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European Journal of Physical and Rehabilitation Medicine 2021 February;57(1):4-12

DOI: 10.23736/S1973-9087.20.06183-3

Copyright © 2020 EDIZIONI MINERVA MEDICA

lingua: Inglese

The effects of lower extremity cross-training on gait and balance in stroke patients: a double-blinded randomized controlled trial

Chanhyun PARK 1, Hohee SON 2 , Bokgi YEO 1

1 Department of Physical Therapy, Team of Rehabilitation, Keunsol Medical Hospital, Busan, South Korea; 2 Department of Physical Therapy, College of Health Science, Catholic University of Pusan, Busan, South Korea



BACKGROUND: Cross-training is an indirect intervention to promote muscle activity on the affected side by applying resistance exercise to stronger parts of the body. Indirect interventions are useful for treating patients who have difficulty with direct interventions. Previous studies have focused on measuring increased muscle strength and muscle activity in healthy individuals.
AIM: This study aimed to investigate the effects of cross-training on gait and balance in hemiplegic patients when applied to the affected and unaffected lower extremities.
DESIGN: Double-blinded randomised controlled trial.
SETTING: In-patients attending the rehabilitation treatment room of a single center.
POPULATION: Fifty-two stroke patients were randomly allocated to a control group (N.=19), affected side cross-training group (N.=15), and unaffected side cross-training group (N.=18).
METHODS: Patients were administered general neurological physiotherapy for 30 mins, twice daily, 5 days/week for 4 weeks. The two intervention groups underwent 30 mins of cross-training instead of general neurological physiotherapy once daily, 3 days/week for 4 weeks (postintervention). For data analysis, one-way ANOVA for between-group comparisons and paired t-tests were performed for within-group comparisons between pre- and postintervention groups (significance level of 0.05).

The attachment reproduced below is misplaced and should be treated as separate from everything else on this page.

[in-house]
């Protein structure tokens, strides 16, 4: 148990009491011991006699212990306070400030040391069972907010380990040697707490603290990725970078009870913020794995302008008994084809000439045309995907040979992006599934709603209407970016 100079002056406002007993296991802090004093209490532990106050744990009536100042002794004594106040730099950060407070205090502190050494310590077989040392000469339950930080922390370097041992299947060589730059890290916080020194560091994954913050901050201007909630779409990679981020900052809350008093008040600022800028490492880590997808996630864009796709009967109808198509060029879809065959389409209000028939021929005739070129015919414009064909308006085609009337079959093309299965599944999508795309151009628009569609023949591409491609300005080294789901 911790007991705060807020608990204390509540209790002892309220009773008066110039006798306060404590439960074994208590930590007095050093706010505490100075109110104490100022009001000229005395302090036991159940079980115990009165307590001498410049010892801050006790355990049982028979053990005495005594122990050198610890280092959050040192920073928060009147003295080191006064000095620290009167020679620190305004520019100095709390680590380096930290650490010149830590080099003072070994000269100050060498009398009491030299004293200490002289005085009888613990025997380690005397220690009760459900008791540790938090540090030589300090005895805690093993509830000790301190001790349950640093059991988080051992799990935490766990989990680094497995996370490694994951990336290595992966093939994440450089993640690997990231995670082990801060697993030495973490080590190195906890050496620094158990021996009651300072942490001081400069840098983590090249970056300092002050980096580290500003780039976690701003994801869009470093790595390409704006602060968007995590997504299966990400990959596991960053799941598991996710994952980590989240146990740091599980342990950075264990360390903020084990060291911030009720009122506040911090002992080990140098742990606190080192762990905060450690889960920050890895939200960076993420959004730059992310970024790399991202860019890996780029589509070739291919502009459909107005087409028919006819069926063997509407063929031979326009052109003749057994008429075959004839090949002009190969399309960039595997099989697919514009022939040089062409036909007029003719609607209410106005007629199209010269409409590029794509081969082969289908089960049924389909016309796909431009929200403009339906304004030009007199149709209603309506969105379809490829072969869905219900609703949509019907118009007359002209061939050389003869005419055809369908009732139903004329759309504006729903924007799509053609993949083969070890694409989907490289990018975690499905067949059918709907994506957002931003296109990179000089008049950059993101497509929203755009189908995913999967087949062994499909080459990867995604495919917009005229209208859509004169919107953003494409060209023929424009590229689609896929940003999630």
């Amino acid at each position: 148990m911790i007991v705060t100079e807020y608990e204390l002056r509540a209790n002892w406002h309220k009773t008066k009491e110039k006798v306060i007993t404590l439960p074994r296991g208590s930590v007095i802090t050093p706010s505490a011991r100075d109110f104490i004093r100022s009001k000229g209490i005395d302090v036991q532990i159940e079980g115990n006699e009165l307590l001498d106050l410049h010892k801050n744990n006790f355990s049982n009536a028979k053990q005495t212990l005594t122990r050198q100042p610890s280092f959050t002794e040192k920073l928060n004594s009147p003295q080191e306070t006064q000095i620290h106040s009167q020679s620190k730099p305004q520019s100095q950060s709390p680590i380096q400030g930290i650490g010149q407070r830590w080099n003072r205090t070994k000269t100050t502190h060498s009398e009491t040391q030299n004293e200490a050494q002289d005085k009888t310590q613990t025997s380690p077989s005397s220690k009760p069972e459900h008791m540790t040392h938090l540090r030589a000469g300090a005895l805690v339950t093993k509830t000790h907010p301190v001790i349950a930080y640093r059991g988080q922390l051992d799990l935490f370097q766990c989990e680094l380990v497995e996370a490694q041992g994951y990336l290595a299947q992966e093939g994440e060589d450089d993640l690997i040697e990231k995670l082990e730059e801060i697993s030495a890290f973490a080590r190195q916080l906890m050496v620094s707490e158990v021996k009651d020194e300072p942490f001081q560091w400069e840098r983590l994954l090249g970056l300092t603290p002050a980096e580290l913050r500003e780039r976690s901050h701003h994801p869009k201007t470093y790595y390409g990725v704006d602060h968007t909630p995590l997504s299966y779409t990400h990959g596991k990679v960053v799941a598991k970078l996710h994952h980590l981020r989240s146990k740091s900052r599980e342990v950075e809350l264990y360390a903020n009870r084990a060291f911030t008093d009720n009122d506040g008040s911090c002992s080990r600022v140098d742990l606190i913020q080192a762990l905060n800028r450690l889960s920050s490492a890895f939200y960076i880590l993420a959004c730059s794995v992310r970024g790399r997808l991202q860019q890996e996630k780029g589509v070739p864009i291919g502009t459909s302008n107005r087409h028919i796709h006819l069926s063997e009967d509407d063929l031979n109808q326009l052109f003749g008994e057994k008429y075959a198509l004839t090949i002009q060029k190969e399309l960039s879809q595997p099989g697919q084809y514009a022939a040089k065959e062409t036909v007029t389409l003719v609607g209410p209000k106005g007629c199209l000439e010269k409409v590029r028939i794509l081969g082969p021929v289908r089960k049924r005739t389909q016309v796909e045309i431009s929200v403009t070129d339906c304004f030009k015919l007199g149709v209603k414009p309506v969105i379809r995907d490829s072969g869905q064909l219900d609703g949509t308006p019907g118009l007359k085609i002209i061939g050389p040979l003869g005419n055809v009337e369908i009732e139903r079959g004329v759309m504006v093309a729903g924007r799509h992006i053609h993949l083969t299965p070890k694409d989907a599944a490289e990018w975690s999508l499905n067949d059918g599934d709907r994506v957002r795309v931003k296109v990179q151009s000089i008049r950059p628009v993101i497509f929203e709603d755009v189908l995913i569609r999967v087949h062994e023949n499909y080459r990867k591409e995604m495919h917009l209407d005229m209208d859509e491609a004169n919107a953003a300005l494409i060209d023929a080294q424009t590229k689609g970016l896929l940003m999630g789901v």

RESULTS: In the Timed Up and Go Test (TUG), comparing pre- and postintervention, the control group showed no significant change (P>0.05), while the affected side and unaffected side cross-training groups showed significant improvements in function (P<0.05). In the 10-meter Walk Test, the control group showed no significant change (P>0.05), while the affected side and unaffected side cross-training groups showed significant increases in speed (P<0.05). In balance testing, the limits of stability showed a significantly increase in all three groups (P<0.05). There were no pre- or postintervention differences in gait or balance between the groups (P>0.05).
CONCLUSIONS: Gait and balance improved in hemiplegic stroke patients who participated in cross-training, regardless of the intervention applied to the affected or unaffected side.
CLINICAL REHABILITATION IMPACT: In clinical settings, for patients who experience difficulties with direct interventions on the affected side, we propose indirect interventions to improve gait and balance.


KEY WORDS: Stroke; Rehabilitation; Lower extremity

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